(2009 Dir: Julien Temple)
Canvey Island is an unwanted growth on the arse of Essex. I used to take m dog there and watch her swim around the shopping trolleys in the sea. It’s barely even an island. A streak of piss separates it from the fatherland an oil refinery illuminates it by night.
Dr Feelgood were a dirty, knee-trembling shag of a band that burst out of Canvey Island in 1971. They made a tight, visceral form of R&B that was out of time. Too early for punk and too late for the blues, everything was built on their live reputation. Guitarist Wilko Johnson rutted about the stage like a neutered chicken; singer Lee Brilleaux was a brilliant, drunken letch in a suit that claimed to be white. They are what you imagined rock’n’roll was supposed to sound like.
Oil City Confidential is a subtle rockumentary by Julien Temple (The Great Rock’n’Roll Swindle, Absolute Beginners) which links the rise and fall of Dr Feelgood to the social history of the Thames estuary. The Essex floods of 1953 made evacuees of the band as children. Wilko mythologizes Cannvey as “the Thames delta” and finds a direct connection with the blues heroes of his youth. Indeed, Wilko steals the whole film with his honest, humble storytelling and will have you in stitches. Later on he rips your heart out when he says how much he misses his late wife and that only on stage does he feel any lift. Happily, Wilko is rarely off a stage these days, regularly treading the boards at various Essex and London dives, playing like a teenager, always absurd, never undignified.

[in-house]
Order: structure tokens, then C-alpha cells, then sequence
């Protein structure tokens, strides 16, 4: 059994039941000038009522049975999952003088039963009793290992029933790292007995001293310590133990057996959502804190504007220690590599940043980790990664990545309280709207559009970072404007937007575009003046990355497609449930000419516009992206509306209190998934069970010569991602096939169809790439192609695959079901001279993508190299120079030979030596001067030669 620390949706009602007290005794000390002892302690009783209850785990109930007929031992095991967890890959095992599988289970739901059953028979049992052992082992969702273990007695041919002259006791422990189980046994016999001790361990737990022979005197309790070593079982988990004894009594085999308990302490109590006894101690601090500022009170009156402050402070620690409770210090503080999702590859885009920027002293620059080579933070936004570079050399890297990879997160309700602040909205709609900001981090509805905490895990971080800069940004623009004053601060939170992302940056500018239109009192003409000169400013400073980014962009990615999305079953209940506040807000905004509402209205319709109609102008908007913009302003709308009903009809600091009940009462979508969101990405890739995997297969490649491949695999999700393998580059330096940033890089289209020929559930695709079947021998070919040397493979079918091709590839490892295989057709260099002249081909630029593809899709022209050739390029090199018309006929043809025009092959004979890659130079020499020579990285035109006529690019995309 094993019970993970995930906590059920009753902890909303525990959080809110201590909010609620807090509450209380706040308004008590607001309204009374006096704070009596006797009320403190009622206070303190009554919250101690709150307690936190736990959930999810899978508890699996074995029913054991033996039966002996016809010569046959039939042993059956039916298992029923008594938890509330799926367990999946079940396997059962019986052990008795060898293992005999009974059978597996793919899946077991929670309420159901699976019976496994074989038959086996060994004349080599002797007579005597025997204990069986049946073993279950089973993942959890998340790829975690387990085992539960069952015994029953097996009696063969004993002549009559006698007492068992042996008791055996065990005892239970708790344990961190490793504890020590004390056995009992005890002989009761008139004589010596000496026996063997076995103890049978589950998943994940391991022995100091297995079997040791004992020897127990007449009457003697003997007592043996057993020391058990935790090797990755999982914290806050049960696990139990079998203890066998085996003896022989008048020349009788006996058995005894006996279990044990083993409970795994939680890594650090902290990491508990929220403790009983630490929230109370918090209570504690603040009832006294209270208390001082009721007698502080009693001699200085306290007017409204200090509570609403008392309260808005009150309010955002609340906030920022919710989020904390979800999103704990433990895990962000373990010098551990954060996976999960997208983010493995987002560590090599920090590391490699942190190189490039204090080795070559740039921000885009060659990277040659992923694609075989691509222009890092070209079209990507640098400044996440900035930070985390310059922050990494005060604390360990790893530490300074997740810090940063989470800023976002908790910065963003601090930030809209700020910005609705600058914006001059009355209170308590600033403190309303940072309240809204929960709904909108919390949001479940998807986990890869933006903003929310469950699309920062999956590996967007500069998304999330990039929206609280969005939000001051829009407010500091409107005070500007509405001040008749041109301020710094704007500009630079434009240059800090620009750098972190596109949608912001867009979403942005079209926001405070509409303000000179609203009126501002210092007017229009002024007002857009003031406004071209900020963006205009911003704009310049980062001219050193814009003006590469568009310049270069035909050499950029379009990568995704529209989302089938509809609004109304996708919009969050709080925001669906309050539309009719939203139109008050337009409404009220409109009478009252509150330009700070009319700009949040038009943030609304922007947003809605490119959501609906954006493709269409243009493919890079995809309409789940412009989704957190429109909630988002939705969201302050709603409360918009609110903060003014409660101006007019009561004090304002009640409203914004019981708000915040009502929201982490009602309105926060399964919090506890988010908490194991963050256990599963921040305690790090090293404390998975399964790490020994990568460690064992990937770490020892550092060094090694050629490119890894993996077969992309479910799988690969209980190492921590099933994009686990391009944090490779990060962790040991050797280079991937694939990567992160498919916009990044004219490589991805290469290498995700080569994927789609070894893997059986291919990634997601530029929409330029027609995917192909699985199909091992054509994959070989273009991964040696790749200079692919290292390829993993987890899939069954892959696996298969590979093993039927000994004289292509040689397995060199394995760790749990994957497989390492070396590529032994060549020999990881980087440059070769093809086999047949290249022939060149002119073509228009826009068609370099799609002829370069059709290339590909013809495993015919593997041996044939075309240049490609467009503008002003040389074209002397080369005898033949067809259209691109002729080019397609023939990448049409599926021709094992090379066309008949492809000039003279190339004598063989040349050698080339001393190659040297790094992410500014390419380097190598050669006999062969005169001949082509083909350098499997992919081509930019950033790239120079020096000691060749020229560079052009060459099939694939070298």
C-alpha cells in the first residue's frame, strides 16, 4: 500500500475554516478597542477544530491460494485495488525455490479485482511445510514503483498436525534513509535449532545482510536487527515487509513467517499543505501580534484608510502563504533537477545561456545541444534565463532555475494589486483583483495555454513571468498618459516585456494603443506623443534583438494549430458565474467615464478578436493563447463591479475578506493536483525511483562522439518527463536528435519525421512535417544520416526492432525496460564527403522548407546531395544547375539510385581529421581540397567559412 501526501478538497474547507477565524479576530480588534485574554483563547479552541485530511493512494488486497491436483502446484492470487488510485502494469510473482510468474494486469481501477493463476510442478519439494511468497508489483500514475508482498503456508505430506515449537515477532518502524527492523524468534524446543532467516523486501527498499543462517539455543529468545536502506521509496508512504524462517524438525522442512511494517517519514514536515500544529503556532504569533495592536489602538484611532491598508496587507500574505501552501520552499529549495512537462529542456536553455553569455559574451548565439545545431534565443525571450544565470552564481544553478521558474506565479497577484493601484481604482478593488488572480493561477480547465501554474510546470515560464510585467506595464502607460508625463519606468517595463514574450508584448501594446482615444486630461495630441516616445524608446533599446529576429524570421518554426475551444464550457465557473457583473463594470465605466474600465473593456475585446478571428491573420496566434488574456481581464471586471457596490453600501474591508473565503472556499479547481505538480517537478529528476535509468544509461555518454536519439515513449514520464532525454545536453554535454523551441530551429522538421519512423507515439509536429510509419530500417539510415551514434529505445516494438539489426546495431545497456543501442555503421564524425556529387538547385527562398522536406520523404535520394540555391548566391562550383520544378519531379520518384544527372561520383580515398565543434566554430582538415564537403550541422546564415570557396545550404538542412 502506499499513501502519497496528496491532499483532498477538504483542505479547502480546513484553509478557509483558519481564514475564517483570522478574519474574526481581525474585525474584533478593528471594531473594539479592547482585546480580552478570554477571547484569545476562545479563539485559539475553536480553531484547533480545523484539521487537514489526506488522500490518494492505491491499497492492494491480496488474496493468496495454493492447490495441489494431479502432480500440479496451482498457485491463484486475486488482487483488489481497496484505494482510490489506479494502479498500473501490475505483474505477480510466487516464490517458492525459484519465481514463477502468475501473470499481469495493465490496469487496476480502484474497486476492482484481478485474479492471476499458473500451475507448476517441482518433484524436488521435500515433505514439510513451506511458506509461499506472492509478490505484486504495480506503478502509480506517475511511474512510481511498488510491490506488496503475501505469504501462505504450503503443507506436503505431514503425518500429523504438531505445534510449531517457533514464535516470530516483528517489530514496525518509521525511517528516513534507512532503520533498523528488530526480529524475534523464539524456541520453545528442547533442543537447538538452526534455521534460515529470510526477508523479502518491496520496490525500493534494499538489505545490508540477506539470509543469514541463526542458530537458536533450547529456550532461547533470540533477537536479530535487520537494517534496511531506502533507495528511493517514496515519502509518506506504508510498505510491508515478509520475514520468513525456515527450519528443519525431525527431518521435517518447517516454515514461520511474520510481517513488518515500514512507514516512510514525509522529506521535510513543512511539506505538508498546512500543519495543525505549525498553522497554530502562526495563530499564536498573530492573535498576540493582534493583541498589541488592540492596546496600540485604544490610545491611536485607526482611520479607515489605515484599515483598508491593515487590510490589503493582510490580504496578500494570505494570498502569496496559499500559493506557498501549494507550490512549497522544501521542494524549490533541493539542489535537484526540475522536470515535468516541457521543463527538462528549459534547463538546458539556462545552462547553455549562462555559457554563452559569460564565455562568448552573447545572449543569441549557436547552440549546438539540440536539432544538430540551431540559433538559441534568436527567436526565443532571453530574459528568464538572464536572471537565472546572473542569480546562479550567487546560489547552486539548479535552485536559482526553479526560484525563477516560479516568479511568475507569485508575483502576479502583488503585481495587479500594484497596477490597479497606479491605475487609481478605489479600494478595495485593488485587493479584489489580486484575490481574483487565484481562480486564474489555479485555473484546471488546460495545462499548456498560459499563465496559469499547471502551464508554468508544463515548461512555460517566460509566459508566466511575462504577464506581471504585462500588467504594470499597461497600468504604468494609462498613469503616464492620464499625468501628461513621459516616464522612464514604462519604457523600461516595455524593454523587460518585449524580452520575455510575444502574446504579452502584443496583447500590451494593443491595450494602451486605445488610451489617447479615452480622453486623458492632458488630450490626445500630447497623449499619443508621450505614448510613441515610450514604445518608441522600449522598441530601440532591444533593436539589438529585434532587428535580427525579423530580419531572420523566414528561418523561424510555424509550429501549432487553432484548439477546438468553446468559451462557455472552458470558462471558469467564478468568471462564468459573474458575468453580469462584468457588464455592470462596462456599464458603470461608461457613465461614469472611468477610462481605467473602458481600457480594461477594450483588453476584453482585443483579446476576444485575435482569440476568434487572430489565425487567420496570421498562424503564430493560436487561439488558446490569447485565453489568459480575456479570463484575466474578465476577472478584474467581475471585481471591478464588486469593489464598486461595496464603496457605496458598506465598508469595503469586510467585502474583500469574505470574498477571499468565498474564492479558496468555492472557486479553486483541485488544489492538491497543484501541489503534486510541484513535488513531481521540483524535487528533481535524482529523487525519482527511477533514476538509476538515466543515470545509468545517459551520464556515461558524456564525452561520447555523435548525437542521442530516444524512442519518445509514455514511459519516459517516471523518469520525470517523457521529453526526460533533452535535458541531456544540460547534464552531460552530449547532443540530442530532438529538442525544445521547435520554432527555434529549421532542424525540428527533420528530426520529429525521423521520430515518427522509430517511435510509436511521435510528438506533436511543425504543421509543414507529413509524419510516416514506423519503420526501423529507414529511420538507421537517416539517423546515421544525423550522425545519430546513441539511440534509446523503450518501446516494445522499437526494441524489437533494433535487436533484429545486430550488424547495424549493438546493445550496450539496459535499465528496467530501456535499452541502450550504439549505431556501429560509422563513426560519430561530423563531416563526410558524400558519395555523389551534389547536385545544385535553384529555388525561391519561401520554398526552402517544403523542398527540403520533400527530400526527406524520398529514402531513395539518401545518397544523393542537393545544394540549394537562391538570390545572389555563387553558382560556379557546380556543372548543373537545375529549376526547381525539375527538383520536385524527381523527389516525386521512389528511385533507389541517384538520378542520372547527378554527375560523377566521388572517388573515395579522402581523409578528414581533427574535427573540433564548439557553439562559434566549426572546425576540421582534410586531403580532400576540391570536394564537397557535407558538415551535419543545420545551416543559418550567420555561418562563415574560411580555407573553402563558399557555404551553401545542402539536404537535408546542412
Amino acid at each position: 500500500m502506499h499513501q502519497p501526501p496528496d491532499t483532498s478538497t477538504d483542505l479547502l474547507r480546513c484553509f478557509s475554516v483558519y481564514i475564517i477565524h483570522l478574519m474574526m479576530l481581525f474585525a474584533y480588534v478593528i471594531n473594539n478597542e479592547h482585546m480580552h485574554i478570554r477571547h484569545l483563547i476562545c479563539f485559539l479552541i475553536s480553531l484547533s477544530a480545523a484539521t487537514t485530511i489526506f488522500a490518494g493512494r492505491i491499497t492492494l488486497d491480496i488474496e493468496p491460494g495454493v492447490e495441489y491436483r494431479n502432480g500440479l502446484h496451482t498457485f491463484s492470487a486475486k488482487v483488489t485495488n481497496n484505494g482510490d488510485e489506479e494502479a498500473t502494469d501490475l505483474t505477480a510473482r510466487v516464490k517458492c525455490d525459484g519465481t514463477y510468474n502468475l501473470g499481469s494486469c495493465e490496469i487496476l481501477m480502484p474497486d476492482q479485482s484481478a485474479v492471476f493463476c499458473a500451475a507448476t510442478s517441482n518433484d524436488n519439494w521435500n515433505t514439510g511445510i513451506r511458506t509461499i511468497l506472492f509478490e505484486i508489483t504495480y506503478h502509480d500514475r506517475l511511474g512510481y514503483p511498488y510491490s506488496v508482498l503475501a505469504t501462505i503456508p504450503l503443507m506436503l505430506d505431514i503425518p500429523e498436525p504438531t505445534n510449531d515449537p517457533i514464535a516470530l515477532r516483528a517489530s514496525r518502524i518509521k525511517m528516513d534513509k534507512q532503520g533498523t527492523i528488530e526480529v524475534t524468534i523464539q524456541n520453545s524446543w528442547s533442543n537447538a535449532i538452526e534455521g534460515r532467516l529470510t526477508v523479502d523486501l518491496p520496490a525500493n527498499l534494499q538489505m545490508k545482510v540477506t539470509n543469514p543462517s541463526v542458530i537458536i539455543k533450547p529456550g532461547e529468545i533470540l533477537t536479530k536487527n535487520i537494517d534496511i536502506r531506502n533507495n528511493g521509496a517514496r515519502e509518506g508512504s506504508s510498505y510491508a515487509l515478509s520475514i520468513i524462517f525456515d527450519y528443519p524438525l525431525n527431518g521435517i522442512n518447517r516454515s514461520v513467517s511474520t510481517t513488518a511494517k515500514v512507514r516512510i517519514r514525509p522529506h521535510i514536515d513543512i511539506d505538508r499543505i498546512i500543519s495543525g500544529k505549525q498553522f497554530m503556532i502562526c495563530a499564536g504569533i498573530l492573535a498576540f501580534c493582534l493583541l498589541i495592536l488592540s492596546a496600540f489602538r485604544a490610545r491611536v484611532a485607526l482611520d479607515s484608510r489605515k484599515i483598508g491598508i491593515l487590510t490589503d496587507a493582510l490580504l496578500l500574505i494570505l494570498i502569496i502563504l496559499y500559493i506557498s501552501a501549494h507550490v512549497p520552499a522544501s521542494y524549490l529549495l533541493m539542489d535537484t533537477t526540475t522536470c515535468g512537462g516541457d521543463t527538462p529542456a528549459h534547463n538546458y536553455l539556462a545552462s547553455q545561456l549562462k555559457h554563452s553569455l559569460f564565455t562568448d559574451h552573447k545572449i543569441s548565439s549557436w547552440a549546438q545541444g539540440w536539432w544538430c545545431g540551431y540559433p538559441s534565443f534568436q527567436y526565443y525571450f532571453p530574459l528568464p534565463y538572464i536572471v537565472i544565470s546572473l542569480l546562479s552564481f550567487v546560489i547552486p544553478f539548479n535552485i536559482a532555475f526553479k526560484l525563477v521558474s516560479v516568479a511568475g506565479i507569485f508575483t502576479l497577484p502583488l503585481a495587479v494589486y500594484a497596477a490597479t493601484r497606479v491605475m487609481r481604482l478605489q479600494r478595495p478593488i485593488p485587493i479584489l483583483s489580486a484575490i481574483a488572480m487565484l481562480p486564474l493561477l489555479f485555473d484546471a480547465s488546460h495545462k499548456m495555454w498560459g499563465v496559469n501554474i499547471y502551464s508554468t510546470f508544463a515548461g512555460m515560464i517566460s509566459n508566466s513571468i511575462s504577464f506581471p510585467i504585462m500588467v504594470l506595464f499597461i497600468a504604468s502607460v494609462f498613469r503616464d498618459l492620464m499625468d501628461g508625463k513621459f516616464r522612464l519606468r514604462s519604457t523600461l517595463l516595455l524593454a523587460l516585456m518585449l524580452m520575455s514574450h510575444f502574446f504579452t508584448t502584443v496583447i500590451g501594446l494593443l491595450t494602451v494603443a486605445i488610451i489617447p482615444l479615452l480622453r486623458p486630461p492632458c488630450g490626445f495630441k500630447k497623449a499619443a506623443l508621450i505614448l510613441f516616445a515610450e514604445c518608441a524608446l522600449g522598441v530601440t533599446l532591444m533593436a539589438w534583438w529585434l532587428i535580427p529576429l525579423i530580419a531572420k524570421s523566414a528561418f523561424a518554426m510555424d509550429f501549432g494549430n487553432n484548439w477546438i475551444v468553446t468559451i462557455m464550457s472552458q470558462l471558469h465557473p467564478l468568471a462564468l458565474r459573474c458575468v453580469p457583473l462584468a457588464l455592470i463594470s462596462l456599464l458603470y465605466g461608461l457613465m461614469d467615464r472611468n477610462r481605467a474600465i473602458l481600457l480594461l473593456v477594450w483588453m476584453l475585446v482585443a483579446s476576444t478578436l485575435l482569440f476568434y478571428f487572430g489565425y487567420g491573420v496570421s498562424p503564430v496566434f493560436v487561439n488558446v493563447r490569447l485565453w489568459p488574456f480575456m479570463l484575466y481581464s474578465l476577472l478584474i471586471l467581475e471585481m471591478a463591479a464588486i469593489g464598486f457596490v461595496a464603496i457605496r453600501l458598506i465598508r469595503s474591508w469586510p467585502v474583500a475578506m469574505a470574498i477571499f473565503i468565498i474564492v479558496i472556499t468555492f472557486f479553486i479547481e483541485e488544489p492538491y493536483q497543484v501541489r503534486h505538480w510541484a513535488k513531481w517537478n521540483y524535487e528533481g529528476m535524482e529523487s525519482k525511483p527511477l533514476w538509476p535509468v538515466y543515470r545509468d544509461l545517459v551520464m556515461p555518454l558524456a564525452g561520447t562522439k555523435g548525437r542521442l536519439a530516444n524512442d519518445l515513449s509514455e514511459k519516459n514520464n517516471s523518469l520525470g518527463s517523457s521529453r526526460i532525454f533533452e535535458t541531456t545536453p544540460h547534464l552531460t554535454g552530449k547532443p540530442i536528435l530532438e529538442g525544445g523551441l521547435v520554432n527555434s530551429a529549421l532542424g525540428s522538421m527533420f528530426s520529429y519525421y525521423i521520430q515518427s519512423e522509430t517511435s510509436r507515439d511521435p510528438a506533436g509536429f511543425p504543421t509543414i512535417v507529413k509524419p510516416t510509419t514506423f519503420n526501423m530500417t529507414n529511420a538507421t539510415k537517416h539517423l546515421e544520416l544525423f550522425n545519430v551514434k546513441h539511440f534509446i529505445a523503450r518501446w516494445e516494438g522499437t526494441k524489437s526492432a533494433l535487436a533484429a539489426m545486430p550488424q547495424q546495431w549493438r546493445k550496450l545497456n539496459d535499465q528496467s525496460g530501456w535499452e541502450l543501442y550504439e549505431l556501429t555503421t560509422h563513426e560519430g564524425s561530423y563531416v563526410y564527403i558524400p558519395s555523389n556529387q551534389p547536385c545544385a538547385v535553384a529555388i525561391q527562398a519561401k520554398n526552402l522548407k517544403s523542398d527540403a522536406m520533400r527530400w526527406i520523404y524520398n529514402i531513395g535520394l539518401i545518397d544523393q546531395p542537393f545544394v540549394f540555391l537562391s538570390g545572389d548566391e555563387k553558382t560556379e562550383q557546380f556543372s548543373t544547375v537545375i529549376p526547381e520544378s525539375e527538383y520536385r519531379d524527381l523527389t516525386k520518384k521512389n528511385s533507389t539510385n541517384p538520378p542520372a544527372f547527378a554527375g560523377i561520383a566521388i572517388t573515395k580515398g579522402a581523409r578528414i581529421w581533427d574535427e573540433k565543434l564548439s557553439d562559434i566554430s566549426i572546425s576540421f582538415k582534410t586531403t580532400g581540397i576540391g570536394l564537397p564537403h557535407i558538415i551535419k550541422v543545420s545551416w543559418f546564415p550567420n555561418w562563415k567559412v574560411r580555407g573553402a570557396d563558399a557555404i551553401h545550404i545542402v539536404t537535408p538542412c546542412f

Back in the Feelgoods’ all too brief heyday, Wilko’s amphetamine-fulled days would prove incompatible with Brilleaux’s drunken nights. The guitarist would stay alone in hotel rooms struggling to write the third album that would ultimately rend the band asunder. Brilleaux died in 1994. His story is told by his widow and mother (the latter claims even she didn’t bother seeing the band after Wilko left). Brilleaux is endearing and charming in his one videotaped contribution, proving there are no villains in this story, just too many gigs and not enough sleep.
Without Johnson, Brilleaux dragged the band though numerous line- ups and they still exist, Sugababes-like, as a completely different four-headed beast – a franchised echo of British rock’s ashtray-eyed yesteryear. Oil City Confidential wisely sticks to the early days, a story of blood brothers who bonded in the back of dirty tansit vans and throw it away too early. There is real tenderness here, amongst the barstools and beer mats.
These days Wilko Johnson has his own observatory; he loves to watch the night sky, head in the stars, feet in the dirty Thames water.